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Arizona Daily Wildcat
Friday, November 7, 2003

Jews should be proactive in advocating viewpoint

I am writing in response to the criticisms of both Seth Frantzman and Daniel Greenspan. Seth Frantzman is exactly right in believing that the Wildcat should strive to equally represent all religions. It is precisely because the Wildcat's "outright discrimination ... should not be tolerated" that I suggest that you take an active role in helping our university newspaper become more diverse: Write a column yourself. Tell us about the Jewish holidays of Yom Kippur and Rosh Hashanah. The only reason that the Wildcat has printed more publications about Islam is because the Muslims themselves have been actively pressing for this. Regarding Daniel Greenspan's complaint that Ramadan is an arbitrary prescription handed down from God, he is also correct in believing that the motivation behind fasting during Ramadan is "not a rule that one would otherwise follow if God did not prescribe it." Of course Muslims fast because it is required of them. But in no way does this imply that fasting itself is an "arbitrary" maxim. I would like to form an analogy to further illustrate my point: It is mandated for every citizen to follow governmental rulings. Many people who obey the law do not do so for the sake of personal morality. Can one conclude from this that the government's regulations - provided that they are just - are arbitrary? In most instances, the achievement of social order is merely a side effect of law enforcement. This also applies in the case of fasting; obedience to God is the primary motivation, and appreciation of the plight of the hungry is an important byproduct. Concerning your objection to the limited sphere of fasting, and your suggestion that one might just as easily give up one's home in order to appreciate the suffering of the homeless, God does not ignore these issues. During the pilgrimage to Mecca that all Muslims are required to undertake, pilgrims are humbled by their lack of shelter in the same way that homeless people are. But this is a topic to be addressed at another time. As far as your assertion that giving up education and hygiene (and even contracting AIDS) would foster appreciation, it is senseless to undermine one's mental and physical health for the sake of the unfortunate. As I explained in my article, fasting is beneficial to the health. God does not want for us to harm ourselves. Your dream of a time when "love is free" cannot be practically achieved without submission to a more precise instruction.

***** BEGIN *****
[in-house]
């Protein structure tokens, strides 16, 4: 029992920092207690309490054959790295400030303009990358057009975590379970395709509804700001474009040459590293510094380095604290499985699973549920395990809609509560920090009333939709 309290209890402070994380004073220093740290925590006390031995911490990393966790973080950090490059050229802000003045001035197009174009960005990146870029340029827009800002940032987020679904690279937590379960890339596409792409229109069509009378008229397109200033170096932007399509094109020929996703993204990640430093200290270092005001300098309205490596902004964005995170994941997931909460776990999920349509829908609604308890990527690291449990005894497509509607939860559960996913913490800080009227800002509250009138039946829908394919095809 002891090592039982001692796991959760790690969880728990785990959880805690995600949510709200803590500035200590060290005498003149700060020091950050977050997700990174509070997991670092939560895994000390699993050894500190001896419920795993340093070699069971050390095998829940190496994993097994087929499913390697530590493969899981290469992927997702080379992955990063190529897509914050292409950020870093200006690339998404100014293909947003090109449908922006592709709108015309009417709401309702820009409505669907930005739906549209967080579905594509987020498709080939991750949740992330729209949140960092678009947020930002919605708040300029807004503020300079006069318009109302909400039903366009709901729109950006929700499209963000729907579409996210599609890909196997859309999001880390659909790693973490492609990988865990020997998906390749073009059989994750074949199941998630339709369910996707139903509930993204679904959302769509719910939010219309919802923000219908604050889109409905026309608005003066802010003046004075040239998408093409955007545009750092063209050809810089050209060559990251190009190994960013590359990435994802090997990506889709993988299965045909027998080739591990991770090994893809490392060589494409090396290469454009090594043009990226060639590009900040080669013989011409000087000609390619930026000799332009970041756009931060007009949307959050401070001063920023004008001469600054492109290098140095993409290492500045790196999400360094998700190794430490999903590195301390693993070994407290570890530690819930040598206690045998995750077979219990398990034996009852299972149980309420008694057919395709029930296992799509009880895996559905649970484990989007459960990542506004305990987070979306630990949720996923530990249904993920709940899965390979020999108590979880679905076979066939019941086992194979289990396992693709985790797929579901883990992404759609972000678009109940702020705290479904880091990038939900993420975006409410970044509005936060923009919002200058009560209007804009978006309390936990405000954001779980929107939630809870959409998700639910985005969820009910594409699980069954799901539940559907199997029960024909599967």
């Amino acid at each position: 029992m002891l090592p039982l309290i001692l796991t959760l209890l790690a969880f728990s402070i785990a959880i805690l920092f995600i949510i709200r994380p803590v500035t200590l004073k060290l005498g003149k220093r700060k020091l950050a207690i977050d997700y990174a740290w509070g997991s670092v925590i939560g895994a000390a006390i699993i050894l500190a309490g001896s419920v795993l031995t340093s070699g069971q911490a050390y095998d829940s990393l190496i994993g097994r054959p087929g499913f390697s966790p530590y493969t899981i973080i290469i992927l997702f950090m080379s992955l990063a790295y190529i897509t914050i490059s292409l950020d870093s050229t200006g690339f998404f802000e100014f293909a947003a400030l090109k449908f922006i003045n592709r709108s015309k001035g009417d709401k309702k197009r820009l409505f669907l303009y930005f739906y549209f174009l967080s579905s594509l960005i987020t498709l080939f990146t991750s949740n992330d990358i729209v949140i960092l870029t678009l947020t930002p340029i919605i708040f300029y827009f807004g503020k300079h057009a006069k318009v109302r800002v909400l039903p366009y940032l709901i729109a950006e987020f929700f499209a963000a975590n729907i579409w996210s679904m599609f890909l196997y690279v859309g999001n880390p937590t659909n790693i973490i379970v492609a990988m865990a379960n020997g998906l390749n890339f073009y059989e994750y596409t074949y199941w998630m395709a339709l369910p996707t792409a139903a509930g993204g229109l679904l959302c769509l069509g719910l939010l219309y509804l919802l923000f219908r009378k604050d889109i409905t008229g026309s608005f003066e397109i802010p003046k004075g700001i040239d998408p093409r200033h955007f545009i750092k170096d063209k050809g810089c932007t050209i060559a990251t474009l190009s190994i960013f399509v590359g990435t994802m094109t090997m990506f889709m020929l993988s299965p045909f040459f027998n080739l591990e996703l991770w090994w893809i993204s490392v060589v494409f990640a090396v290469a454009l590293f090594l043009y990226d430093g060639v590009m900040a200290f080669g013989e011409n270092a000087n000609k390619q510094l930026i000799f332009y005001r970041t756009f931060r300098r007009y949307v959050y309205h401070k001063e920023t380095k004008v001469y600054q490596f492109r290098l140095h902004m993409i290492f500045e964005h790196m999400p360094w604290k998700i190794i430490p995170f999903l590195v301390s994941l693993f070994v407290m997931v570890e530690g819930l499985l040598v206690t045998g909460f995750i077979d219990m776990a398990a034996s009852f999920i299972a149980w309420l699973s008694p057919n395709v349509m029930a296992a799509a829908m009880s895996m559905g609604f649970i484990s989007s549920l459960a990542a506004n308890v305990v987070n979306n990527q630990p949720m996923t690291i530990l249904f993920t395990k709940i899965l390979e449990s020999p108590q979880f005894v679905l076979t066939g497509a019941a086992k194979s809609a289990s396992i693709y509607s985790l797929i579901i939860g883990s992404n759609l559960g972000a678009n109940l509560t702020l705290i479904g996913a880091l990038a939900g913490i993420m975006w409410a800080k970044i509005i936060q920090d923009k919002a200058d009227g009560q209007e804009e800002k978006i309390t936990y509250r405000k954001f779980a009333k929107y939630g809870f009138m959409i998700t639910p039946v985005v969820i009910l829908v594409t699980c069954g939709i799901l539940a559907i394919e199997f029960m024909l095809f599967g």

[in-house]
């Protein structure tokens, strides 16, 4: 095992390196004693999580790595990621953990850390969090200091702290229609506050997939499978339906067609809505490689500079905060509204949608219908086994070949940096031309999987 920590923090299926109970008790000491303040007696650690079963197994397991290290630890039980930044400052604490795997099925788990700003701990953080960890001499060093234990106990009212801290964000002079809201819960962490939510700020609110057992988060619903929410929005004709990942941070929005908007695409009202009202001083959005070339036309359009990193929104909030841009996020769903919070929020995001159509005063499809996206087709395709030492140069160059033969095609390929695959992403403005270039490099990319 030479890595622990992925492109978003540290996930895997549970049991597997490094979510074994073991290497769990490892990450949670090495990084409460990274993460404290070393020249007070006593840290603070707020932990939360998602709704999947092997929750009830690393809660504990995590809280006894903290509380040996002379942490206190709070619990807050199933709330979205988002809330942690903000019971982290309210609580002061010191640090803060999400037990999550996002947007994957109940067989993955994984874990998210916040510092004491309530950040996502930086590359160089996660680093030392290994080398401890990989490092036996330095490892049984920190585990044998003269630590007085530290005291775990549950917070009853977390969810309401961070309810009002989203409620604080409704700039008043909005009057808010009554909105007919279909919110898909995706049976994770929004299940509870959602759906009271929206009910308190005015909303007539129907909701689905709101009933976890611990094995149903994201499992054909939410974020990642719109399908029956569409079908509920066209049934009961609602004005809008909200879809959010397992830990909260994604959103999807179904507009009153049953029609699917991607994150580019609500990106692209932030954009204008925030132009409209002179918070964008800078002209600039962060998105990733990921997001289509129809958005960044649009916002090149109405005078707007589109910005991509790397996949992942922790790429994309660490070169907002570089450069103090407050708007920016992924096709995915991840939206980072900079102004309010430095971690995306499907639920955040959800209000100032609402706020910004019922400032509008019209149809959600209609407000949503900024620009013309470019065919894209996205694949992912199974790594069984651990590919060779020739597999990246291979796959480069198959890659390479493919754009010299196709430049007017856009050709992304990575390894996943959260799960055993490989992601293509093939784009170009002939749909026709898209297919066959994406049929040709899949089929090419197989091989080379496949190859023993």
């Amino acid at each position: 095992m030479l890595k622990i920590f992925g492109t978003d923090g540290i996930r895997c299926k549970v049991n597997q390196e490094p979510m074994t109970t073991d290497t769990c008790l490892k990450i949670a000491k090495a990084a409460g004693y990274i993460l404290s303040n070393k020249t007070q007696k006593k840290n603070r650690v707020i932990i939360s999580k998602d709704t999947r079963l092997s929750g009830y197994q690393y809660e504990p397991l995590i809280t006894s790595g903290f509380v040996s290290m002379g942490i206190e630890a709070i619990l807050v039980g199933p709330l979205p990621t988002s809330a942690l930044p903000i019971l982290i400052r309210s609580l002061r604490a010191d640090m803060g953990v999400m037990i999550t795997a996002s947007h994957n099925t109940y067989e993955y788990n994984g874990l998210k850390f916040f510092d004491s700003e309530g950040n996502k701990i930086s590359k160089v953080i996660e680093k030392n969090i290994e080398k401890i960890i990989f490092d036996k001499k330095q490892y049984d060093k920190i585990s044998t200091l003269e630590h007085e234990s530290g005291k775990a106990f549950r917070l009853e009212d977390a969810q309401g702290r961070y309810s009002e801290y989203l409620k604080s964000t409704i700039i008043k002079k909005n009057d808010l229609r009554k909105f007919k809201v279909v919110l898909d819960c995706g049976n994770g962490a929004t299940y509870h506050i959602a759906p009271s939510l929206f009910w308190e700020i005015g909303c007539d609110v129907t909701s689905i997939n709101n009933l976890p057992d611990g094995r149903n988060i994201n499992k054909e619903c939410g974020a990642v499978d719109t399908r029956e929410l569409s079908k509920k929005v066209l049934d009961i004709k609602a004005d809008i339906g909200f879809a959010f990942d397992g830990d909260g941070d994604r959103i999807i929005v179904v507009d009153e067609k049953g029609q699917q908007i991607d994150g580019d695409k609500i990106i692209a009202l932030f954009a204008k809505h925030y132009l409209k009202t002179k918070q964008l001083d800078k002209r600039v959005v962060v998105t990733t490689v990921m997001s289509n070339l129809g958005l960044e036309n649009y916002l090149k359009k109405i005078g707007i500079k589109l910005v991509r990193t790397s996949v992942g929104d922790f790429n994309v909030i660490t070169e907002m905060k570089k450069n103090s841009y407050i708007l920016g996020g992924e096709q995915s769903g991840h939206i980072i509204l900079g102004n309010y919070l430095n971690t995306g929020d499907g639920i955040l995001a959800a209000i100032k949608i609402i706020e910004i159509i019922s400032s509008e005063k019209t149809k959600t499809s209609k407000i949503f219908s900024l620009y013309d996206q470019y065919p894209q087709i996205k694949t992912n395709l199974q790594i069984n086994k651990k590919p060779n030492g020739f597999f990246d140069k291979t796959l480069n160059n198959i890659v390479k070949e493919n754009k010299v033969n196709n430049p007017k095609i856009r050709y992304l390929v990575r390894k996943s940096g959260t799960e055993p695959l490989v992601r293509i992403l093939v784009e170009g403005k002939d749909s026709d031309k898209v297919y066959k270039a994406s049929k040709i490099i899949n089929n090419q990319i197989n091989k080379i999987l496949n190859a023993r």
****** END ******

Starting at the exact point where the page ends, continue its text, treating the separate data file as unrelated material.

Jessie Speer
philosophy senior

Puritanical United States should raise drinking age

In response to the recent debates over the legal drinking age, I must concur with Mr. Leroy Walters. He solidifies a compelling argument that has been used for years: If an 18-year-old can die for his country, then it is only fair to allow him to drink responsibly. By forbidding these legal adults to drink, the government is merely perpetuating the "forbidden fruit" aspect. The fact remains that the United States has the highest drinking age in the world and, consequently, the highest degree of alcoholism. Other countries, such as Canada, France, England, Australia and Mexico are very successful at providing their young citizens with the privilege of drinking at age 18 or younger. These countries also show fewer cases of alcoholism due to their lenient policies; drinking is not considered a vice as it is in puritan American culture.

I would also like to point out discrepancies in Mr. Ross Richard's letter. It is true that many states lowered their legal drinking ages during the Vietnam War, and it is true that there was an increase in highway fatalities. But, if one considers the consequences of lowering the age limit in one state and sustaining it in another, then they can also understand how youths from one state were forced to travel to another in order to enjoy their newfound right. This forced excursion is what led to highway deaths, which would have been nonexistent had all states simultaneously changed their laws.

If every other country in the world can function with their low drinking-age limits, why should the case be any different here? Today's youth must stand up and express their opinions; we must organize and petition the government to provide all of its legal adult population with the same rights and privileges.

Daniel Fisch
pre-business freshman

Flier campaign shows respect for UA Muslims

On behalf of the Muslim Students Association, I would love to respond to those who put up fliers greeting the Muslims on the occasion of the 10th of Ramadan: Thank you for your support. The fliers show the respect and support that the community family extends to its Muslim branch, a branch that is worth knowing and learning about. Every year during Ramadan, Allah seems to offer more and more compassion to his creatures. Hamdu le Allah.

Faisal El Azzouzi
electrical engineering senior cultural coordinator of the Muslim Students Association

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